"The beginnings of everything he did are in the journals - original ideas, anecdotes, passages on other people, the opening paragraphs of his lectures," said Myerson.
The exhibition offers a rare opportunity to trace Emerson's intellectual development from his days as a scholarship student at Harvard to his canonization as a beloved sage whose death in 1882 occasioned a greater number of eulogies and editorials than that of Lincoln.
One reason for Emerson's popularity was that he was not only an author but an extremely active and successful speaker, delivering about 1,500 lectures during his career.
"He was an amazingly visible figure," said Bosco. "He spent six months out of every year on the road, traveling as far west as San Francisco. After he died, people reminisced about him for the next 30 years. There are many written accounts of people talking with him on a bench at a railroad station or on a train."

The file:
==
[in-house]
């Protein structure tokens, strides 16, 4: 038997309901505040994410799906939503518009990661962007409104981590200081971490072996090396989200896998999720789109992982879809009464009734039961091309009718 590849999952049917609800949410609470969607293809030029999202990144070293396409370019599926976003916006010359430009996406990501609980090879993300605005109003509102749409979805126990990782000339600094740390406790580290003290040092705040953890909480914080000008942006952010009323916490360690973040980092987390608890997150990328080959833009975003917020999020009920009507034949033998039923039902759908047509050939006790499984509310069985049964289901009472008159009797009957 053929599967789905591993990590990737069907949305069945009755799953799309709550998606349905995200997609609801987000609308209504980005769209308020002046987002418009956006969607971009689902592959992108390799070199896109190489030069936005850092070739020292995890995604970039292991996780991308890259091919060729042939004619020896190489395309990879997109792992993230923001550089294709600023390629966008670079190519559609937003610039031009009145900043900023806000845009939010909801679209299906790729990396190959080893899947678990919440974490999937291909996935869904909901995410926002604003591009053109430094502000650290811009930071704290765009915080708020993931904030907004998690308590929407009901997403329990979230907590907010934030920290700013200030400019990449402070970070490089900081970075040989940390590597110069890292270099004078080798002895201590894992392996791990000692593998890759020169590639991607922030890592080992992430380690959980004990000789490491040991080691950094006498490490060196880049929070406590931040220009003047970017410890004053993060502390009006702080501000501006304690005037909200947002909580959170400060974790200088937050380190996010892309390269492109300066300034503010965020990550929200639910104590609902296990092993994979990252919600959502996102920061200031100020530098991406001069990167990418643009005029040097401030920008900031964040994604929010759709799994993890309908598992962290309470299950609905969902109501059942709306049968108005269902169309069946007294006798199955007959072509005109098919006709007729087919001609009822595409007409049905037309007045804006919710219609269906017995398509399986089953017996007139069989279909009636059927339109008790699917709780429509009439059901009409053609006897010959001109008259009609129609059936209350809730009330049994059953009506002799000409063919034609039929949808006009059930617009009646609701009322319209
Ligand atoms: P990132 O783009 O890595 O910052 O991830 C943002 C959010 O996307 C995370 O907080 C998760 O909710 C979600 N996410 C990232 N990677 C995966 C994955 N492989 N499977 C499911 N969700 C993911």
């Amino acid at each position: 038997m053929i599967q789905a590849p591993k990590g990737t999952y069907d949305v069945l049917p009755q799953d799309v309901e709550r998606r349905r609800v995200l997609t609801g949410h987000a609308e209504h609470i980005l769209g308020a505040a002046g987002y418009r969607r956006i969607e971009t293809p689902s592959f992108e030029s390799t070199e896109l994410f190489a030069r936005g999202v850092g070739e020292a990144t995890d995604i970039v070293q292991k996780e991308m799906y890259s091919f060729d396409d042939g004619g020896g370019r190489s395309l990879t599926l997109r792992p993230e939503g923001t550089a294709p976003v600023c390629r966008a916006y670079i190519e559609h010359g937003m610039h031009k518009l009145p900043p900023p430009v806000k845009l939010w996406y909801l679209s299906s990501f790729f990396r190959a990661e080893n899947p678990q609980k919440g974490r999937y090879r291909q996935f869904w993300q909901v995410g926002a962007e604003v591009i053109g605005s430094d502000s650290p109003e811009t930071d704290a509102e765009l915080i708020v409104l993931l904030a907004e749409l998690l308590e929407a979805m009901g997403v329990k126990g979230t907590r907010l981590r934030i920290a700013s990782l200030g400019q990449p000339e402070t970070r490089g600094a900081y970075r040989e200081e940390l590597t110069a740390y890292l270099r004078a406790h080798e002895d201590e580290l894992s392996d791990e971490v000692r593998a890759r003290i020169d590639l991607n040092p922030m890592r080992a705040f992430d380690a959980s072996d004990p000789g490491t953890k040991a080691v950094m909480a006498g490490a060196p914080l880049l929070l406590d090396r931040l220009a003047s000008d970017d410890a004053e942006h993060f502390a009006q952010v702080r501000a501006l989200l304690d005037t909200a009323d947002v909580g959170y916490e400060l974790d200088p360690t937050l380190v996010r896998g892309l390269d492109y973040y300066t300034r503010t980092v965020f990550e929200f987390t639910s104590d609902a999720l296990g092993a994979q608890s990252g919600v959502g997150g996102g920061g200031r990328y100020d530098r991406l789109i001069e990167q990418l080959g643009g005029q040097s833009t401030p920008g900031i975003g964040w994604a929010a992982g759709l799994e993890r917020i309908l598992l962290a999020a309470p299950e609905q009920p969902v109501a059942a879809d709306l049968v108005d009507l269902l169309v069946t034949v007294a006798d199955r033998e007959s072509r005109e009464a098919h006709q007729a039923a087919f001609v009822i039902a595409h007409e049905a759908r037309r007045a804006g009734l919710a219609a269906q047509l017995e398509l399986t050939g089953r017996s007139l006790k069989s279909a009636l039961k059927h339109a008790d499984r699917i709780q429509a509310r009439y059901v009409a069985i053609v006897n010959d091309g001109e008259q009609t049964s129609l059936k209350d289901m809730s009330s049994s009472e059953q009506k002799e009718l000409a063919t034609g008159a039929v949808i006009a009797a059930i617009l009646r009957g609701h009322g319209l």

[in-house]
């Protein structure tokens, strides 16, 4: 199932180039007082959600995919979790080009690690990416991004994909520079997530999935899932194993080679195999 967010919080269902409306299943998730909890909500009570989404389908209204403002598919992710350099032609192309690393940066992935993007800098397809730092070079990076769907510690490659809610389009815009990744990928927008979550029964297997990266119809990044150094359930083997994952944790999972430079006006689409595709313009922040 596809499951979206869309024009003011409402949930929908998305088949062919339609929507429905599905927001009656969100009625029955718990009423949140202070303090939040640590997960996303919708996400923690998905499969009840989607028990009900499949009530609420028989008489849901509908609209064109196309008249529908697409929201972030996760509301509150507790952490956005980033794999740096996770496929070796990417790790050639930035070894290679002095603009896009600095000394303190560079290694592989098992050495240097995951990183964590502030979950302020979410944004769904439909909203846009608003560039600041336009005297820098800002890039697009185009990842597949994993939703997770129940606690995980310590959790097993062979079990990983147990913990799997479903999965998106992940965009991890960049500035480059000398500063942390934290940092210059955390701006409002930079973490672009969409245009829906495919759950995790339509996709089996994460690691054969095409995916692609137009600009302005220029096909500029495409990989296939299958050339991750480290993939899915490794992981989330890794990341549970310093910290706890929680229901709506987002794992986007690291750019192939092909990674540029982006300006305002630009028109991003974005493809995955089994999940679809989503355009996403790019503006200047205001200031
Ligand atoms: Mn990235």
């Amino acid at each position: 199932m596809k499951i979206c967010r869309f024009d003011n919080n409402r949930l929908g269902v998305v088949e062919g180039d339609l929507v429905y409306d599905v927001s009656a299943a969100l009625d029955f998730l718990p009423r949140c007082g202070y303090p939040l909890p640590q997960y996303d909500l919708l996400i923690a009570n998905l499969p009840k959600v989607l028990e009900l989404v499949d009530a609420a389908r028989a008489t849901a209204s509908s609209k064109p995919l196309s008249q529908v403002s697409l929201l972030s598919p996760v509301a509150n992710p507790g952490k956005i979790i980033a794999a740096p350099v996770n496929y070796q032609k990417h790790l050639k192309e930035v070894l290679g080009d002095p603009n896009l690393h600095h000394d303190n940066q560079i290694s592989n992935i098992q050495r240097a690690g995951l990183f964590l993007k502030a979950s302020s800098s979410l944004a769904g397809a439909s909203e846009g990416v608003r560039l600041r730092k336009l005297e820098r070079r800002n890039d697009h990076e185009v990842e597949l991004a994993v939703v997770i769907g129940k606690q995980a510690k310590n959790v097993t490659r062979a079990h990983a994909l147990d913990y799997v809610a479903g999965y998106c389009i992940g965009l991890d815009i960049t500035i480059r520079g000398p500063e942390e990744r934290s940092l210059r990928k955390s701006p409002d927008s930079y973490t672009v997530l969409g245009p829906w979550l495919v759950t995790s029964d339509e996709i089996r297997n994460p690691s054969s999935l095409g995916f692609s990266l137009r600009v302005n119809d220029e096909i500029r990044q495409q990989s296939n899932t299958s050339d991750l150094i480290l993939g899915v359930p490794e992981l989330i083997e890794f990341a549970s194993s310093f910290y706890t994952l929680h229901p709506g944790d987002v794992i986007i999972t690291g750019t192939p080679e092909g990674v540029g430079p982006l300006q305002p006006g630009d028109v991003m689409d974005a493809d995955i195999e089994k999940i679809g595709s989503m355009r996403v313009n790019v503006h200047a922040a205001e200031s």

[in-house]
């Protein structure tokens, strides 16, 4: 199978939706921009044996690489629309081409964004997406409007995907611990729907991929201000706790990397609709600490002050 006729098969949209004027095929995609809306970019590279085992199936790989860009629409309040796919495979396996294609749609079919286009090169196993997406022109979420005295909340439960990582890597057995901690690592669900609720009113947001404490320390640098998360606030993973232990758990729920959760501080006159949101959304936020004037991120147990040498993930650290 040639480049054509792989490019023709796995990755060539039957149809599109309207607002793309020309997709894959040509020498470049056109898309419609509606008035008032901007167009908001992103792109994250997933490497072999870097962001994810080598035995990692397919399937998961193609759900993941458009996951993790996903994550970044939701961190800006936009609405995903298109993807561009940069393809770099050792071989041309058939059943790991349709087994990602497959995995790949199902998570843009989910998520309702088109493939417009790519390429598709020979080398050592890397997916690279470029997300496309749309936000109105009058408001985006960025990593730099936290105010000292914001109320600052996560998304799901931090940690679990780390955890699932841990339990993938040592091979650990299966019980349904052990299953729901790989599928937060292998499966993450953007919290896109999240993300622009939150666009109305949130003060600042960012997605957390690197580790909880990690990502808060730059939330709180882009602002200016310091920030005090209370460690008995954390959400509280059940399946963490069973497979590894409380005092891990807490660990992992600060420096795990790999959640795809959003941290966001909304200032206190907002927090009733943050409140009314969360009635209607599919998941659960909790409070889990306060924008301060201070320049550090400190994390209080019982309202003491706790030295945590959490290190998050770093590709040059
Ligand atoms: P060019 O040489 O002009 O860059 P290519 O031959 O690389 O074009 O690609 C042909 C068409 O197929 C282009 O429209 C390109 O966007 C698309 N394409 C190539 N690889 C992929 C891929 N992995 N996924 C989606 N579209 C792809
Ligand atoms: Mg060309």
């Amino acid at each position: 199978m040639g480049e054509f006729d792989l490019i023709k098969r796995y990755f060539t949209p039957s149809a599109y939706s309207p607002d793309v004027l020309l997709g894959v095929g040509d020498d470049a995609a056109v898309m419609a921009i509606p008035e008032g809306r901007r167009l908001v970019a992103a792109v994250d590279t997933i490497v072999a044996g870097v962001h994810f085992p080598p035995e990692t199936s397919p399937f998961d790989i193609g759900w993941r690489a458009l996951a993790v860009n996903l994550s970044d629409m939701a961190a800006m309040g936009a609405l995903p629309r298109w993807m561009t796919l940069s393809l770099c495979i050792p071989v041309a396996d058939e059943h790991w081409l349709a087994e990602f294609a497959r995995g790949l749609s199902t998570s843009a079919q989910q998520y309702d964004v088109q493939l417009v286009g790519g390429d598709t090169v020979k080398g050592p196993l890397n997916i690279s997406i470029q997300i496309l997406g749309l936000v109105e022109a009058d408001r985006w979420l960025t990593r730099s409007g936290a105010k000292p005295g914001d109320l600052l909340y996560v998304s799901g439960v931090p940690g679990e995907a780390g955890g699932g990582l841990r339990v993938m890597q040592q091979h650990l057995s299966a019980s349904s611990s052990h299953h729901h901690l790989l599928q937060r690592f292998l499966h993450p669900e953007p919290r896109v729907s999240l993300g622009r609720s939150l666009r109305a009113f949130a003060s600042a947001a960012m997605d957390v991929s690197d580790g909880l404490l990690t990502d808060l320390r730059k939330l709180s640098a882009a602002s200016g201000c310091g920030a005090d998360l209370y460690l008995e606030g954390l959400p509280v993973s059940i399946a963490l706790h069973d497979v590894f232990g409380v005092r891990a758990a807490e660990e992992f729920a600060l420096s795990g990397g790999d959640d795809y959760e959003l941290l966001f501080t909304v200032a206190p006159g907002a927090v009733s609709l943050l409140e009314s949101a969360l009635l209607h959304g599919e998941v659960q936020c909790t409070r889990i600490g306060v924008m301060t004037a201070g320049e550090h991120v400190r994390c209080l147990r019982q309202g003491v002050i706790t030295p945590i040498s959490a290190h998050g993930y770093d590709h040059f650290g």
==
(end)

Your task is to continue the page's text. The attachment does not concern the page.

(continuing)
His popularity continues to this day. Emerson quotations can be found in self-help books, calendars, and on many a personal Web site. Emerson's message of self-reliance has even caught the imagination of people in the sports world. Bosco remembers hearing Woody Hayes, coach of the Ohio State University football team, declare that he often peppered his pregame pep talks with Emersonian maxims.
"Any time you have a major American writer quoted by a football coach in the locker room, you know he cuts across all boundaries," said Bosco.